All of this information is ready to be used to intelligently personalize customer support. Whether that’s dynamically based on customer activity, smartly using AI systems to power bots and proactive suggestions, or to give superpowers to support teams, with more customer context, businesses will be able to create better customer experiences. There hasn’t been a more exciting time to be innovating in customer support!
Intelligent machines are very quickly going to start taking over human functions, and this process is already in place with customer service. When a customer has a problem, 95 percent of the time the issue fits within a construct that a machine has seen before. If you look at the research, most consumers are actually OK dealing with a bot as long as they can get their problem solved quickly. It’s that 5 percent where human intervention is not just preferable, it’s required.
Especially in the world of customer service, there is always going to need to be a “bod behind the bot.” For example, if someone is looking for a bereavement fare, it’s unlikely that a robot will ever have the sensitivity training and compassion needed to handle such a difficult situation. When it comes to machine learning, there needs to be someone behind the data looking for trends and exceptions and teaching the machine to be more responsive.
In the future, I see service people working hand-in-hand with machines. When an issue comes up that is not easily solved by the bot, it will immediately transfer to the intelligent human who can jump in without the customer waiting. If this technology is used correctly, I believe it can accelerate the speed with which a customer can have their problem solved. This is why I advocate that companies should invest in systems that aggregate customer data and allow support champions to treat each customer like the individual that they are.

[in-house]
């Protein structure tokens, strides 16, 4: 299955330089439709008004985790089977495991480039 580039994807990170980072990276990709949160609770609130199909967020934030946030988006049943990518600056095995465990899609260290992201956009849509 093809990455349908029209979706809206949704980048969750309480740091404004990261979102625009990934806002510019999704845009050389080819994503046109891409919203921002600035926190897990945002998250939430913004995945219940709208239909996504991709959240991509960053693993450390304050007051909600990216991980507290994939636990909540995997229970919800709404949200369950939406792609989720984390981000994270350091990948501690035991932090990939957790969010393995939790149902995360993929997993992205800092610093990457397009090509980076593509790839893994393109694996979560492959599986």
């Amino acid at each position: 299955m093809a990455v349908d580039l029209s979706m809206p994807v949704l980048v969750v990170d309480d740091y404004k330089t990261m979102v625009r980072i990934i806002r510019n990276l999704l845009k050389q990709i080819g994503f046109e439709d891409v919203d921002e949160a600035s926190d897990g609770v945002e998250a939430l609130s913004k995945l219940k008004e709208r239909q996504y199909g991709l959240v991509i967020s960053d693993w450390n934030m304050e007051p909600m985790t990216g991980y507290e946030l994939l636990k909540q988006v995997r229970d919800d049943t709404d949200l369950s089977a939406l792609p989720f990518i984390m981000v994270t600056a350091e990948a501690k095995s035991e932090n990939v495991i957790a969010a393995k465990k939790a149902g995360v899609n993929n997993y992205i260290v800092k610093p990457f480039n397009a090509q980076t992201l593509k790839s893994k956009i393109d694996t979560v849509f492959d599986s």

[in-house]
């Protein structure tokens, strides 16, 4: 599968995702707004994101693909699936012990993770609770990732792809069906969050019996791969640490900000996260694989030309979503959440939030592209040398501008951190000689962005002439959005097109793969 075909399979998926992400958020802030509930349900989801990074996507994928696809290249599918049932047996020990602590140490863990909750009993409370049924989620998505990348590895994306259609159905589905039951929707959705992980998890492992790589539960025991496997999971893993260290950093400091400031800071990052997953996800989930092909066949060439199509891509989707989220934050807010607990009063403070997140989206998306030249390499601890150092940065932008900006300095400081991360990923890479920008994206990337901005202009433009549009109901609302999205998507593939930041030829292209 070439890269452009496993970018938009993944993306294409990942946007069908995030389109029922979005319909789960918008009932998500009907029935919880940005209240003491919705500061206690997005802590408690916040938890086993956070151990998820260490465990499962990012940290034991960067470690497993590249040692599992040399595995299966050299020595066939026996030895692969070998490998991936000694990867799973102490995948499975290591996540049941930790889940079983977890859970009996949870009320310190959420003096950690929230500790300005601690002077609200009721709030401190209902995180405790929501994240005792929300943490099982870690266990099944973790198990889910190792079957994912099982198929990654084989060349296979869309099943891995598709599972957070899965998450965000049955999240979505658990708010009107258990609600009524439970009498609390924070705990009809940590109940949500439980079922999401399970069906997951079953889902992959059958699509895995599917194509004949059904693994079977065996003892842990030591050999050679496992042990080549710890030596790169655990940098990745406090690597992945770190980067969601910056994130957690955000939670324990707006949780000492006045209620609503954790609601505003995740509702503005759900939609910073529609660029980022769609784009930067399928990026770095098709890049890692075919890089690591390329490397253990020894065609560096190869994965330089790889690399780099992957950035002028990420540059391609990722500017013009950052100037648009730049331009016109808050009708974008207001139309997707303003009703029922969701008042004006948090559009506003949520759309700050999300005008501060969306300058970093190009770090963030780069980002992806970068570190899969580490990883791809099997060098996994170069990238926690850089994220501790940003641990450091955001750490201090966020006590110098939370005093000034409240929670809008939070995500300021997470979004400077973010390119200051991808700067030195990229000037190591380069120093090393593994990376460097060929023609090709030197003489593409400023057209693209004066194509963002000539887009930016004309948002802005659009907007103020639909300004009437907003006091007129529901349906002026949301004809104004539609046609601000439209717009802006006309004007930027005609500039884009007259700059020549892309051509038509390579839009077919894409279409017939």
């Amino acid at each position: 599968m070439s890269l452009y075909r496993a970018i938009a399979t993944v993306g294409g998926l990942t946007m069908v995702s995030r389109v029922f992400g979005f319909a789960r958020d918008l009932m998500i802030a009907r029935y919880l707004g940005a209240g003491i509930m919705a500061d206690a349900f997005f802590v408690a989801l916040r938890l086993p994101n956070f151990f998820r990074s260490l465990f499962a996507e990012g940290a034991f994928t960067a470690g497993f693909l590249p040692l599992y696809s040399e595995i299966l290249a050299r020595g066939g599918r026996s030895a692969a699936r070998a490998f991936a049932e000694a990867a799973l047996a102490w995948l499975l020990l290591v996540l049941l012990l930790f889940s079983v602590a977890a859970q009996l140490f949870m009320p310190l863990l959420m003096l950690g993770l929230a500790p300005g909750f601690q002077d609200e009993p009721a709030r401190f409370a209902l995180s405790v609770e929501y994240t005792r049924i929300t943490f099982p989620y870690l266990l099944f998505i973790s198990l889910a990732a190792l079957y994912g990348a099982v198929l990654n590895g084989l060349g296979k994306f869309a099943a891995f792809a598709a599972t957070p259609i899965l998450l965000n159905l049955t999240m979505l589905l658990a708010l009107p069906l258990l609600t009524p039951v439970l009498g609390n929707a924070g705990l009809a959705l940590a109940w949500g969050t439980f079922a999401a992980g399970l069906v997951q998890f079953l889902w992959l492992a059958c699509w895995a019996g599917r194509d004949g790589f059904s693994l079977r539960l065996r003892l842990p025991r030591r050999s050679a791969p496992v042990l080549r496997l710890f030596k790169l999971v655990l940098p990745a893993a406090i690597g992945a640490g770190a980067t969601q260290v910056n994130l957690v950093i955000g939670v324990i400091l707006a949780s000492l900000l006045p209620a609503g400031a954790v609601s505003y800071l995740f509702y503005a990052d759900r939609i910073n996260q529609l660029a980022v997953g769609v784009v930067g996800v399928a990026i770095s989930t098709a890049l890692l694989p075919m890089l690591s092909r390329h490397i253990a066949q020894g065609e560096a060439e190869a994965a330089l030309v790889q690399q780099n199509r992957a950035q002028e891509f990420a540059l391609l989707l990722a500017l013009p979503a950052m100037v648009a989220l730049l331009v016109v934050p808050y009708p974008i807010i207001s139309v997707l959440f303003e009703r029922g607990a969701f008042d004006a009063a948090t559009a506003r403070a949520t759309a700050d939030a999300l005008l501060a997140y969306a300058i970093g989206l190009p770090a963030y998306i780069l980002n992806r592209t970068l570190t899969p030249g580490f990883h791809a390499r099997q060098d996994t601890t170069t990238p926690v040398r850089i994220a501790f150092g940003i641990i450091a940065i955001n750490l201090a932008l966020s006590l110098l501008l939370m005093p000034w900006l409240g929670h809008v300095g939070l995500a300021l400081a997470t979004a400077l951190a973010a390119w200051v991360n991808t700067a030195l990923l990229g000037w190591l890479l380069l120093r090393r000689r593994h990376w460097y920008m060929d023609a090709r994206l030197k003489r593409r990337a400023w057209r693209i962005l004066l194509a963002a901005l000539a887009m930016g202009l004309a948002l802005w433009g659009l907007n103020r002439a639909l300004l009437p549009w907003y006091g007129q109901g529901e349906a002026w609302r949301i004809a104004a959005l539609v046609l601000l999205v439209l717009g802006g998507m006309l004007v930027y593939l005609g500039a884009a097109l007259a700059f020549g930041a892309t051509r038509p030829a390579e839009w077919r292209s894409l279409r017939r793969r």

Director of Customer Support and Success, Intercom
Imagine a world, in the not too distant future, where you are in control of your relationships with brands. No spammy emails, no faux-friendly live chat popups. Instead, you have the ability to share your information with the brands that you trust. You reach out to those brands with ease through a unified system that allows simple two-way communication. It’s always quick and pleasant because — based on all that data you’ve shared — smart recommendation engines, machine learning algorithms and, yes, bots handle the vast majority of your questions instantaneously. These same artificial intelligences are also smart enough to know their limits and pass you to a person as soon as it’s clear you need more than they can provide. The people they connect you to are true experts on the products they support. And because they no longer have to mindlessly respond to the same simple questions, over and over, they have ample time to guide you on how to get more from their products, not just how to use them. The net effect is a seamless transition between computer and person that allows both to focus on their strengths and ensures that you get the help you need in minutes rather than hours or days.
Businesses love all of this because they get more data from their best customers which in turn allows them to help turn more customers into their best customers. Because of this smart application of technology, they can employ smaller, but much more impactful customer teams. Many of these businesses have even stitched these customer teams directly into their R&D teams to ensure the feedback loop between customer and product is as tight as it possibly can be.
If you’ve ever worked in a call center for a major corporation this probably sounds like science fiction. But I promise, it’s just around the corner for the best companies out there.
The future of support
What do you think is in store for the future of customer support? Share your thoughts in the comments below!